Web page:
The 2,454 Days of Terry Anderson

December 06, 1991

The hearts of the nation go out to Terry Anderson, who emerged from nearly seven years of inhuman torture and incarceration whole in body and buoyant in spirit. Neither his government nor the world was allowed to forget him. For that, credit goes to his sister, Peggy Say, and to his employer, the Associated Press. For his survival, the credit is to his own inner resources.

Mr. Anderson is the longest-held surviving American hostage seized by terrorists in Lebanon in the anarchic 1980s, kidnapped on March 16, 1985. He was a newsman, doing a job in a dangerous place, as were the educators, aid workers and others seized, held as ransom for terrorists who committed crimes in Western countries. Several Western hostages were murdered, including the only two U.S. government servants seized, CIA station chief William Buckley and Lt. Col. William Higgins, a marine on United Nations duty. Their remains have not been returned.

Much as Americans rejoice in the freedom of Mr. Anderson, the hostage episode is not ended. Two German aid workers remain captive, the asking price still the release of two terrorists sentenced in German courts for hijacking, kidnapping and murder. If that price is met, kidnapping will have paid off and travelers will remain fair game. Six Israelis remain, dead or alive, as hostages, as do more than 200 Lebanese held by Israel, the only country that seized counter-hostages. This must be ended for peace between Israel and its neighbors to have a chance.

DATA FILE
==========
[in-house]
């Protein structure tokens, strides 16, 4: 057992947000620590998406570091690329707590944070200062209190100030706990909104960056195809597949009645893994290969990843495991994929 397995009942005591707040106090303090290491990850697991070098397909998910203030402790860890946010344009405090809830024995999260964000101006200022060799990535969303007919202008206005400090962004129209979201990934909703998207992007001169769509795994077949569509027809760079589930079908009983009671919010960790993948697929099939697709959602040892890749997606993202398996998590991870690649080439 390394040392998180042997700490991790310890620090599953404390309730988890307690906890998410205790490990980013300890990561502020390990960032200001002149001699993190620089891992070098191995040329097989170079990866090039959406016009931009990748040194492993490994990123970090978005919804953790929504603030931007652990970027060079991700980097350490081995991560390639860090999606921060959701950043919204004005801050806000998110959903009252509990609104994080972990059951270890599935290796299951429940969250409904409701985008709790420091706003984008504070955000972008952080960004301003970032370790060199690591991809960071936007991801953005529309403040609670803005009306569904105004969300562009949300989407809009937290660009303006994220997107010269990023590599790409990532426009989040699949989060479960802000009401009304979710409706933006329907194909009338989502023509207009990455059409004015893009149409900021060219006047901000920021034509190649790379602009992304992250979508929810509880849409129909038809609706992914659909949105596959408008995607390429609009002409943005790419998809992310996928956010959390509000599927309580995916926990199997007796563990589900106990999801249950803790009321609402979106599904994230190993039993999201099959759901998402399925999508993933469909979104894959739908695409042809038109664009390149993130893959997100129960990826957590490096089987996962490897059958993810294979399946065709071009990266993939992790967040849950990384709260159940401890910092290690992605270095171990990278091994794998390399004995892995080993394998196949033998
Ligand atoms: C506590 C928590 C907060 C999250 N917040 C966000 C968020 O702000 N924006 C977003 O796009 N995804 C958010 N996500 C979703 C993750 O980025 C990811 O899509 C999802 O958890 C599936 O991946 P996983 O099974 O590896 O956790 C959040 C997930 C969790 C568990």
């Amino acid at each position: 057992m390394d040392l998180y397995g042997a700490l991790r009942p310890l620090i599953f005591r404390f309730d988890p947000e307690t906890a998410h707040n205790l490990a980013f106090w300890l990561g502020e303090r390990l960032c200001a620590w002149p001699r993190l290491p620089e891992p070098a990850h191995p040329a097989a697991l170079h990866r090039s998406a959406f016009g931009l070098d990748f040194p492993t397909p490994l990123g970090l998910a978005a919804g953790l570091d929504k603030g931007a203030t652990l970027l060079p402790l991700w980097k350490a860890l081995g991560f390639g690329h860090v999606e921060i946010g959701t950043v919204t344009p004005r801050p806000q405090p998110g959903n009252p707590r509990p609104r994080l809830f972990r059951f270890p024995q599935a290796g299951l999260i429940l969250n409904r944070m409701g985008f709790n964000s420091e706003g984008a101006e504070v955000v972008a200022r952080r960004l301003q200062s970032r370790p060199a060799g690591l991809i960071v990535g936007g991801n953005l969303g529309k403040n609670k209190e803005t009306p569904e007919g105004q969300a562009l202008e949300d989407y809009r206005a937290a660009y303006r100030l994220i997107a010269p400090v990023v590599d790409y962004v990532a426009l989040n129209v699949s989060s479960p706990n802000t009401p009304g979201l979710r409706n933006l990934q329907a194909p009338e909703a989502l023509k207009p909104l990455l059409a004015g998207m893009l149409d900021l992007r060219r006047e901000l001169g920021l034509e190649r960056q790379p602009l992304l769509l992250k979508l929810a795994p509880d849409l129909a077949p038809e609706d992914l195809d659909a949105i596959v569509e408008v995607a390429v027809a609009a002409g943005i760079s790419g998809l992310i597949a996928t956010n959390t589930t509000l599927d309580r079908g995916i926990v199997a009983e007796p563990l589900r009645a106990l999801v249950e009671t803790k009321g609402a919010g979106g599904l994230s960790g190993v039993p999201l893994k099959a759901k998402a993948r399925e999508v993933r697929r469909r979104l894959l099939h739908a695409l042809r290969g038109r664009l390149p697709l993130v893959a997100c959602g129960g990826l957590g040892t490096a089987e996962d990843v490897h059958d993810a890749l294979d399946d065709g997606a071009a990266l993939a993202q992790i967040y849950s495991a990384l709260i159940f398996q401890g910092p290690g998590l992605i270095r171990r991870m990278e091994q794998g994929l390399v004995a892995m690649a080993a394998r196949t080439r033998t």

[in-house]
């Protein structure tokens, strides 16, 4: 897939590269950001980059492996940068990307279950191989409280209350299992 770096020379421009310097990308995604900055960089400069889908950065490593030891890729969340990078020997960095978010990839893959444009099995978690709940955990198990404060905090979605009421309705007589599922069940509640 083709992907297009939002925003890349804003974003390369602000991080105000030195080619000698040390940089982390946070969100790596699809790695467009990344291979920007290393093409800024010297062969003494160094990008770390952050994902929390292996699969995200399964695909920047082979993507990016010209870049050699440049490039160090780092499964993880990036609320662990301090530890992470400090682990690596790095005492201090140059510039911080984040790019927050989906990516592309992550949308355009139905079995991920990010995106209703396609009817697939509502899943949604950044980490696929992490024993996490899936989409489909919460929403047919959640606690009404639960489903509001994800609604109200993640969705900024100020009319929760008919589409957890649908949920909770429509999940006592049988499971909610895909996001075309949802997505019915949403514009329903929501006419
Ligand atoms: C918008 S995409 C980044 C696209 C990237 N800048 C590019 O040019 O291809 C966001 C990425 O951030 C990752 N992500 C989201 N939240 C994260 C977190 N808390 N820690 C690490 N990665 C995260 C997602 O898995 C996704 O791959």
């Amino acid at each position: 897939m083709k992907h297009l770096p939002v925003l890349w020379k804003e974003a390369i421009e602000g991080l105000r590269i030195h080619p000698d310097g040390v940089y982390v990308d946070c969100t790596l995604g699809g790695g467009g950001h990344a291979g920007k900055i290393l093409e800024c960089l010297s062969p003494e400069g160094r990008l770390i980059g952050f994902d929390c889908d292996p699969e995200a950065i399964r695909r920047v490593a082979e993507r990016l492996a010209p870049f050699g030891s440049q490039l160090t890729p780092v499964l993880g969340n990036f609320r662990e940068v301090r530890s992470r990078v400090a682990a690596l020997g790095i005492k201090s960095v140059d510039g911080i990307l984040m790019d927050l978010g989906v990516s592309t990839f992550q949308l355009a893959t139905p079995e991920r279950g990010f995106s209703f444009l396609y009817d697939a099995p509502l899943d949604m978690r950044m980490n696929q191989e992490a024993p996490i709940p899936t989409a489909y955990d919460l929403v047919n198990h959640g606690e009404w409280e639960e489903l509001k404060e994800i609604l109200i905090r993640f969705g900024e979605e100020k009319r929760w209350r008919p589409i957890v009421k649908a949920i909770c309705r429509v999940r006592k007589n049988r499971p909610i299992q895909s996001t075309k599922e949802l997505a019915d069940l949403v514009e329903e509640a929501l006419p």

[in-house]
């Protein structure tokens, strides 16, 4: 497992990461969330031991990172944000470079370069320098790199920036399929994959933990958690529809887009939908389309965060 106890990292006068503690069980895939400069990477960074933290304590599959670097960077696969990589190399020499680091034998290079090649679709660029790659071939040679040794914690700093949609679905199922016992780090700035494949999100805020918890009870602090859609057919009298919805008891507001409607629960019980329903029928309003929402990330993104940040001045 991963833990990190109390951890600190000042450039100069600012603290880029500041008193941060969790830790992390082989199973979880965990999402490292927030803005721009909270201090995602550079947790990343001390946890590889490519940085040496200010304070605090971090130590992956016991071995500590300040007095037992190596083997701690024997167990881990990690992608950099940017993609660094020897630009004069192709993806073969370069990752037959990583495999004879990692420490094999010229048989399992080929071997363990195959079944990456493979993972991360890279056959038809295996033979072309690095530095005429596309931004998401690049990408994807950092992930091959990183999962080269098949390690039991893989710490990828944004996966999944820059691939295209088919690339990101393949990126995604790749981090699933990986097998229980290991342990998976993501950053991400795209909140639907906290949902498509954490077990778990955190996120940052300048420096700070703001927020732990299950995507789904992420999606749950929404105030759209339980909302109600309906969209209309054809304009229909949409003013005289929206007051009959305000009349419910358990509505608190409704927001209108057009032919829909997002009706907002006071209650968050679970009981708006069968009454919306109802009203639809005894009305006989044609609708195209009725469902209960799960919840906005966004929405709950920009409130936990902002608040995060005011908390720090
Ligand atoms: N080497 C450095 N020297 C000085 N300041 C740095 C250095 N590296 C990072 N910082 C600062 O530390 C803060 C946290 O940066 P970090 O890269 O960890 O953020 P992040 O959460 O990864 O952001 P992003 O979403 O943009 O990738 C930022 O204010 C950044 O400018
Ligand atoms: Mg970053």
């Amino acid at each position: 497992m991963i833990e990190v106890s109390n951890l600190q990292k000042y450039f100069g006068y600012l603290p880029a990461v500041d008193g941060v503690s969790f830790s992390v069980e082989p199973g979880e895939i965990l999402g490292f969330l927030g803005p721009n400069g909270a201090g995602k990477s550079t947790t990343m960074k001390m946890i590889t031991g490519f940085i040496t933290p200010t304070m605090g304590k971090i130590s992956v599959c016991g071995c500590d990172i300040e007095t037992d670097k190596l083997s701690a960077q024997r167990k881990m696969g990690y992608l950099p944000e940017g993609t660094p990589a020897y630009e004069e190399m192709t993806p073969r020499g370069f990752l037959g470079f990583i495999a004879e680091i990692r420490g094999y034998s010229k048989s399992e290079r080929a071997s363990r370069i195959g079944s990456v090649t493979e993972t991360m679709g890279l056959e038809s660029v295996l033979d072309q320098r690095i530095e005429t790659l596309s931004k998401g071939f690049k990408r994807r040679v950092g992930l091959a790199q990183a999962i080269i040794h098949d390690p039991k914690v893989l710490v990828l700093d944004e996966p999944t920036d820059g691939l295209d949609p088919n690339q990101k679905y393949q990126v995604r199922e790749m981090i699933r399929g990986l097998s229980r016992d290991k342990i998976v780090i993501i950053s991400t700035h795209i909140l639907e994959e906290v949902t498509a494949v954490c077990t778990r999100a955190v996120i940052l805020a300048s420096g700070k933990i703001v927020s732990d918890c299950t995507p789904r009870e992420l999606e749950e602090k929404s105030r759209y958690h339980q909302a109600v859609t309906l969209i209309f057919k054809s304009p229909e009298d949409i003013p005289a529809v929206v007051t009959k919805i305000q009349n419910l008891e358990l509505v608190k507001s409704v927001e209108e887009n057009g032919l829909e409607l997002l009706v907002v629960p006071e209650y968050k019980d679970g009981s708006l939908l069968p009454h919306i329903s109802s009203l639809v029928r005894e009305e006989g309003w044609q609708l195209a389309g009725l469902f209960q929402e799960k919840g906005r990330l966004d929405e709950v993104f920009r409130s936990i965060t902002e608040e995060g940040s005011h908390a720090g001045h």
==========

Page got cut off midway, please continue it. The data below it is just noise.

What the United Nations-mediated diplomacy that freed the hostages entailed we may never know. The White House denies that any amnesty toward kidnappers and murderers is part of the deal. It is reasonable to expect a thaw with Iran, as the hostage situation was the reason for withholding relations. Iran's regime should be left in no doubt, however, that its long-standing incitement to murder a British citizen in Britain, Salman Rushdie, continues to obstruct its acceptability in the world community.

Hostage-taking is on the wane. With the end of both the Cold War and Soviet support, terrorists lack former subsidies and sanctuaries. Iran and Syria clearly want to regain Western acceptance. Libya hopes, at a minimum, to elude reprisal.

But it is not possible to say that terrorism is ended, only that it has ebbed. The need to combat it is as great as ever, to insure that terror is never rewarded. The American public is entitled to satisfaction that the last living American hostage is freed after 2,454 days in hell, but not to self-satisfaction that hostage-taking is thwarted. That would be premature.

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